Azam Khan has been in the media glare in the past couple of years, with his place in Pakistan’s T20I setup being questioned incessantly. In recent times, though, he has proven why he deserves to be a part of the national side.
Back in July 2021, there was huge uproar when Azam was selected in Pakistan’s T20I squad to face England and the West Indies. At that juncture, Azam had only begun making waves in the shortest format. He was also looked upon as someone who had plenty of rough edges to smoothen out.
Quite a few were quick to join the dots and suggest that Azam was included because of his uncle Nadeem Khan, who was Pakistan’s Director of High Performance, and father, Moin Khan, the legendary Pakistan wicketkeeper. With a relatively middling record and only a few glimpses of brilliance to show for his talent, the rumours quickly gained popularity.
Now, though, it seems that that accusation was perhaps as far-fetched as any in recent memory, not just because the right-handed batter has begun justifying his immense potential, but also because he has the numbers to compete against the best in the country.
Azam has been excellent since the start of 2021
Since the start of 2021, Azam has been in stupendous form in T20 cricket. His belligerent brand of batting has meant that he hasn’t always been consistent. Yet, his ability to tear bowling units to shreds makes him stand out, especially since Pakistan’s T20I batting line-up has a plethora of anchor-style batters.
In the last two seasons of the Pakistan Super League, he has struck at a rate of 138.64. He is a murderer of spin bowling too – something that allows him to control the middle overs. Since 2021, his strike rate in the Pakistan Super League against spin is 154.38. Throughout his T20 career too, he has thrown caution to the wind against spin bowling and has struck at 150.
The middle-order batter had been less effective against fast bowling early on in his T20 career. But during his recent upturn, he seems to have devised a formula to get on top of them as well. His overall T20 strike rate against pace hovers around 132 (132.58). In the PSL, his career strike rate against fast bowling is 128.2. Since 2021, that has shot up to 130.66.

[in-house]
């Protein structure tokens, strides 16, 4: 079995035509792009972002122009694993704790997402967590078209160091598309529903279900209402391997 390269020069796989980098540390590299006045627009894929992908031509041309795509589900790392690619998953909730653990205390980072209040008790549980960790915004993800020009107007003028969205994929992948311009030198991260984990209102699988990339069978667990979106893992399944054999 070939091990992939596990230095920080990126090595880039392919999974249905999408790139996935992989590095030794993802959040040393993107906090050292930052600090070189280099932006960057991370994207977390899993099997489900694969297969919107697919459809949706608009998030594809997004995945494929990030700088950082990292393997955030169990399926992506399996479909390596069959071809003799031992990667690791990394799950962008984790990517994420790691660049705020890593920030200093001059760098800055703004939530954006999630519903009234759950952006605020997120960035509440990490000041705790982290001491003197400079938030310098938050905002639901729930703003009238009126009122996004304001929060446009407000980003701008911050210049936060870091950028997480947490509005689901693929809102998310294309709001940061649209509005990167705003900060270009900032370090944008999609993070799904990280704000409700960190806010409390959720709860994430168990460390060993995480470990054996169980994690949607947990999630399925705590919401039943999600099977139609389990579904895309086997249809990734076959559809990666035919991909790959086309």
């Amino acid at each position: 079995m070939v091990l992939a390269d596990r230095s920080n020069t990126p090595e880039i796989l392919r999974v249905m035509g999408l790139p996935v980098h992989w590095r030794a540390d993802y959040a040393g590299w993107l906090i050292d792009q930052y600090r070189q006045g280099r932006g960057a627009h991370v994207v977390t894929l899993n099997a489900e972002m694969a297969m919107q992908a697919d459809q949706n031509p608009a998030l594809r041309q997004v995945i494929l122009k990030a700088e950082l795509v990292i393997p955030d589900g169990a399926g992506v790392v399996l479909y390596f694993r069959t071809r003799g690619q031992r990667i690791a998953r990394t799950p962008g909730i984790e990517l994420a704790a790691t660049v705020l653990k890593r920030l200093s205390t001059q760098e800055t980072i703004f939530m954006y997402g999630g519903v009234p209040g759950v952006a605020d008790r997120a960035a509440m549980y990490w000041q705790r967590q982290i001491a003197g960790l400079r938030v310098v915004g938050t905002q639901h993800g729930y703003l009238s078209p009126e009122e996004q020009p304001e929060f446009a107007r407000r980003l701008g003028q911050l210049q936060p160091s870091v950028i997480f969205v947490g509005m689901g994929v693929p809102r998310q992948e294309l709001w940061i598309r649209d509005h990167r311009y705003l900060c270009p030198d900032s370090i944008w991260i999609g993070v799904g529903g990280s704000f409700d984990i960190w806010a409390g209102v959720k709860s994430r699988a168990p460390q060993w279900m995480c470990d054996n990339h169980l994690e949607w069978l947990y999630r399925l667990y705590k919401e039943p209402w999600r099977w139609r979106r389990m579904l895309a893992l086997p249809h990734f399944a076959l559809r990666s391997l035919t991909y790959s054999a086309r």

Azam has plenty of doubters to silence
A quick glance at Azam is usually followed by a lot of skepticism, especially considering that he isn’t one of the fittest cricketers going around. With the bat, though, he ensures that all of that is forgotten. He still has a proclivity to lose shape and have agricultural hacks. With time, he has mitigated those risks and has shown an ability to learn – an invaluable asset for a 23-year-old batter wanting to emerge from the shadow of his illustrious father and longing to carve his own niche.
Even in the 2022 iteration of the PSL, Azam played a few knocks that left those watching spellbound. That was inevitably followed by a string of low scores, which is unavoidable for someone who bats like him. Yet, there was enough on show for his detractors to turn around and praise him.
Back in 2021, Pakistan were willing to take that punt, despite the right-handed batter being a relative greenhorn. Now, with a greater repertoire of strokes and increased maturity, backing him in the T20I team seems a gamble worth taking.